The augmented-reality mobile game Pokemon Go launched in Canada on Sunday afternoon, and player presence at popular Winnipeg attractions has been marked.

All weekend, groups of Pokemon players — smartphones in hand, some with extra battery packs attached — were spotted at Assiniboine Park and The Forks, which have been among the most popular hotspots for the game.

Pokemon Go lures players to Assiniboine Park0:39

"You usually see them in clumps or groups and usually looking at their phones, but at the same time, they are taking in and interacting with the things around them, and it's really neat to see," said Kristin Pauls, marketing and communications co-ordinator with The Forks.

Pauls said while officials do not have firm numbers of people coming to The Forks to play Pokemon Go, they did notice more people entering the Forks Market over the weekend.

As well, she said she saw more people wandering around the site on Sunday evening, not long after the game was officially available in Canada. Many keen players in Winnipeg and across Canada had already downloaded the game before Sunday through workarounds.

Also known as trainers, players use their phones to find, catch and train cartoon characters called Pokemon in the game, which places the virtual creatures on a map of the real world.

Pokemon players at The Forks

Dozens of Pokemon trainers gather near the Oodena Celebration Circle at The Forks on Friday evening. It's one of several places at the historic site where people have been playing the game. (Donna Lee/CBC)

Pokemon seekers are discovering parts of the The Forks that may be new to them, Pauls said, including the revamped food hall and its new craft beer and wine kiosk, The Common, inside the Forks Market.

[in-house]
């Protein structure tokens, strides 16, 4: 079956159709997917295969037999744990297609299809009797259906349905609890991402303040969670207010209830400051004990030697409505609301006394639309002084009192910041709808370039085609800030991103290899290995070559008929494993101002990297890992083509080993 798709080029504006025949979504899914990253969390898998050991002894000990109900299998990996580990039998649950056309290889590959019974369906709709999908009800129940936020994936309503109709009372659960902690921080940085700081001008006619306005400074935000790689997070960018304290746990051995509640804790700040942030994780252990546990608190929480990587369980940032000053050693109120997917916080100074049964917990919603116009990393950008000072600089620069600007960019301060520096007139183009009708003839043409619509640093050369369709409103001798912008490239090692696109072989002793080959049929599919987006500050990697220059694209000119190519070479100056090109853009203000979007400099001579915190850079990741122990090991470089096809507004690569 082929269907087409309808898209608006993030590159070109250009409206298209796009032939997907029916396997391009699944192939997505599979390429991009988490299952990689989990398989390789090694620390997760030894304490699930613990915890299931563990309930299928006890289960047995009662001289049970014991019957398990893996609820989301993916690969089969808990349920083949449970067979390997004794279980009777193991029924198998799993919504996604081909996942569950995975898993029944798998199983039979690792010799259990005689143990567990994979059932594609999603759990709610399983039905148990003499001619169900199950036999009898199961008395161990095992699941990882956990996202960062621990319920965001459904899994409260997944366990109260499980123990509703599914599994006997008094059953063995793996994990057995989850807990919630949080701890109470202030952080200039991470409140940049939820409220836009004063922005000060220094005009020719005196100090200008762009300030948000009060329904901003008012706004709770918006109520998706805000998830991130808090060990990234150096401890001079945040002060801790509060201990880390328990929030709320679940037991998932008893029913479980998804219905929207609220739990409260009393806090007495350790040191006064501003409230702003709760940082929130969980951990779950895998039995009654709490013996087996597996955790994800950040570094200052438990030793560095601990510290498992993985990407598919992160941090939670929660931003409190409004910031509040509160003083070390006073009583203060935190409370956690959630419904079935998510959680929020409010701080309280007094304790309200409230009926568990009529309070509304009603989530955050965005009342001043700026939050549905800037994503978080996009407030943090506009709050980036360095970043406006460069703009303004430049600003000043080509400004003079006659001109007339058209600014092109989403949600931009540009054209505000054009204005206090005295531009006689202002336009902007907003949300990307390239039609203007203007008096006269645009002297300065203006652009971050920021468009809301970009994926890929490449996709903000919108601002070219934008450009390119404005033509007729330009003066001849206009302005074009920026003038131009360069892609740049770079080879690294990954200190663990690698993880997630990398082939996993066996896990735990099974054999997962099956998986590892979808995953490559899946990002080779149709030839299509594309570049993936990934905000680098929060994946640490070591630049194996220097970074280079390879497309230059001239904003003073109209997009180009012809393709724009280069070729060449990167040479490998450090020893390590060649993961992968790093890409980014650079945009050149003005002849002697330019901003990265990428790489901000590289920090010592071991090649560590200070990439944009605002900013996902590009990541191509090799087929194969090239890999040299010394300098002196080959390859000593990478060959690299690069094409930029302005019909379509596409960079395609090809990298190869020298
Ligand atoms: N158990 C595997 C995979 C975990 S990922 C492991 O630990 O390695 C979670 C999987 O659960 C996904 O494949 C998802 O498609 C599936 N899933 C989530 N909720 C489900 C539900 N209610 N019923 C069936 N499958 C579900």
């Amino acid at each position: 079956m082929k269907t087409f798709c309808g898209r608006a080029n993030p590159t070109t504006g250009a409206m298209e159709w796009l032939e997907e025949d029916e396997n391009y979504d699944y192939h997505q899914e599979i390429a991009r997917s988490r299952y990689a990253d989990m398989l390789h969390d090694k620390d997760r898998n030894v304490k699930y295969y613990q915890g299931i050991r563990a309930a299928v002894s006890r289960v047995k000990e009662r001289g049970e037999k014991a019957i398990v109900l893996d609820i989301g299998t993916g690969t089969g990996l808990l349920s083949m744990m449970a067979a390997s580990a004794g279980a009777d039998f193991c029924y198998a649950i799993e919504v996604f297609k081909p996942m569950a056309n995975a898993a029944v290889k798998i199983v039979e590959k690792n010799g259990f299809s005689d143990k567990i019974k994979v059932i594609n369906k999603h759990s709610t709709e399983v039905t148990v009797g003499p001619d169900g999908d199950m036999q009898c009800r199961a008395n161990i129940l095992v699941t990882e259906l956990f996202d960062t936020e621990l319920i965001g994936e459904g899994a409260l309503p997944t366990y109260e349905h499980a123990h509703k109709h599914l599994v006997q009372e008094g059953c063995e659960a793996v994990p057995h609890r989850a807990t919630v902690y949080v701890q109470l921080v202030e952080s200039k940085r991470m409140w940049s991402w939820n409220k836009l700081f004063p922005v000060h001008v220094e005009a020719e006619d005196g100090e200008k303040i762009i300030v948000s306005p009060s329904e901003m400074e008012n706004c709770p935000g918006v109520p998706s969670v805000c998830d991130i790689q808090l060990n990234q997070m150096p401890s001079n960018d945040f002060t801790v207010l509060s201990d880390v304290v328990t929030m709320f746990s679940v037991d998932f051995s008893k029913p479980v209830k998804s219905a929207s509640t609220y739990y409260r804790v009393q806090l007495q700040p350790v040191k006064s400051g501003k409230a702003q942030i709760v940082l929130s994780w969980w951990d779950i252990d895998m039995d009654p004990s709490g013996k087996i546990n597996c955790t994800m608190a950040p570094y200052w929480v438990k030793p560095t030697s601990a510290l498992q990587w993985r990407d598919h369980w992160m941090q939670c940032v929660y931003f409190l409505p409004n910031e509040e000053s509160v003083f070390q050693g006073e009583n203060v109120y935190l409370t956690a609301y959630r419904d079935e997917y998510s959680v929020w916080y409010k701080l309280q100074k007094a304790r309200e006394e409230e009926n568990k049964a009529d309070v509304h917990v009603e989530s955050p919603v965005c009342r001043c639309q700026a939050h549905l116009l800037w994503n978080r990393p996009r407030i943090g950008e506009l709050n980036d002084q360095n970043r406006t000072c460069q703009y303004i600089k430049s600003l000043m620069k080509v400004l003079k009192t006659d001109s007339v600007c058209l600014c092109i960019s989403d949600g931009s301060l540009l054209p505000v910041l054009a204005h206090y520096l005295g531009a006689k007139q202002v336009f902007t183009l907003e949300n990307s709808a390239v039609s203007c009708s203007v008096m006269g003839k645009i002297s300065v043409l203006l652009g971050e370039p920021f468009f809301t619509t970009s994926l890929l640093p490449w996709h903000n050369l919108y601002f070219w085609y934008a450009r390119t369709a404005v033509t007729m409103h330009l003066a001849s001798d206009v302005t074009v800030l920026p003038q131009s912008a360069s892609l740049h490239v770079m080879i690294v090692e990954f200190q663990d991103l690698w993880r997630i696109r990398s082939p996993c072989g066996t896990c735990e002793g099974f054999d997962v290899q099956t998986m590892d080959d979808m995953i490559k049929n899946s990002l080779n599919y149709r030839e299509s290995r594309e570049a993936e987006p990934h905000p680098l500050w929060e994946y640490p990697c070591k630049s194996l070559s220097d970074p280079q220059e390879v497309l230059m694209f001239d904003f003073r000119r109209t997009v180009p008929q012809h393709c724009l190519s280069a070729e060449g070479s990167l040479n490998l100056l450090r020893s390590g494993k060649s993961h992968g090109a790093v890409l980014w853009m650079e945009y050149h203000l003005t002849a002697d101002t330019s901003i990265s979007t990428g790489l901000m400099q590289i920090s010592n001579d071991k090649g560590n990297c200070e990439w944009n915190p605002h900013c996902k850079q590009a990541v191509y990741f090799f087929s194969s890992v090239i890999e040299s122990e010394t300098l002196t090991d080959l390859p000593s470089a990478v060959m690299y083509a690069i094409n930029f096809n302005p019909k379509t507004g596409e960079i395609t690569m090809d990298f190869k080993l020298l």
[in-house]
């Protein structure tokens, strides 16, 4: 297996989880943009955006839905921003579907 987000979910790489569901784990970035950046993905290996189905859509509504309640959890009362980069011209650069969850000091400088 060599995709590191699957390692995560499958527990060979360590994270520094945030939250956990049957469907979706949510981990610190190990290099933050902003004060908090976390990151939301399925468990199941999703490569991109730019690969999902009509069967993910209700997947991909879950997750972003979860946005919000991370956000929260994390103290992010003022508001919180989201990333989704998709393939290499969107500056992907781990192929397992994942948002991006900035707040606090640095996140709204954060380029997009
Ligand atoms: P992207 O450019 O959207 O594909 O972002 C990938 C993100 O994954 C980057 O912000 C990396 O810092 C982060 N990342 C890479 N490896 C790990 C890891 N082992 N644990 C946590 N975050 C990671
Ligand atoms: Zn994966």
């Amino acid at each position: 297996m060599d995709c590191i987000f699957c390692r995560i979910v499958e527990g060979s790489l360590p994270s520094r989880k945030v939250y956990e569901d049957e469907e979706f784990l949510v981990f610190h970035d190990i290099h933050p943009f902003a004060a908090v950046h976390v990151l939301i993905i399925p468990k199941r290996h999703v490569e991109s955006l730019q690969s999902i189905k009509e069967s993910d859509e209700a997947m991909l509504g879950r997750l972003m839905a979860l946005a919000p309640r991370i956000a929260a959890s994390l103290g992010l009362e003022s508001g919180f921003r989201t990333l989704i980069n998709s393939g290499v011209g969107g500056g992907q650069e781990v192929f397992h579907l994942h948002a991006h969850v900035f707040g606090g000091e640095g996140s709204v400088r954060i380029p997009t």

"It is bringing in a different group of people that haven't been, or maybe haven't been in a while, and it's really neat to see them take a look," she said.

"They'll usually be wandering outside, catching Pokemon, coming inside, wondering if there's Pokemon in there, and then all of a sudden stumbling onto something new, whether it's some of the restaurants in The Common, or even just exploring the site."

It makes sense for The Forks, which has historically been known as a meeting place, to bring Pokemon (and their human trainers) together, Pauls said.

"We ourselves are excited to have people come and meet up here and use this space … whether it's [to] catch Pokemon or catch up over coffee."

An Assiniboine Park Conservancy official said it also does not have exact numbers from the weekend, but staff anecdotally noticed "an increase in traffic within the park playing Pokemon Go."

Players posting in the Winnipeg Pokemon Go page on social media site Reddit noted access to wifi and vending machines in parts of the park. Pizza was also spotted being delivered to busy Pokemon trainers there.

So why are these places popular? Both the park and The Forks are known to have several PokeStops, where players can collect Pokeballs and other necessities, as well as "gyms" where trainers and their Pokemon do battle.

Some of the stops also have "lures" attached to them, designed to draw out more of the virtual creatures for players to catch.

Clusters of trainers have also been spotted on the University of Manitoba campus and on the grounds outside the provincial legislative building.

The game's popularity has prompted police in Manitoba to warn people to play safely — for example, by not trying to catch Pokemon while driving.

There have also been concerns that keen trainers, in their efforts to "catch 'em all," may trespass at places that are off-limits, such as Stony Mountain Institution.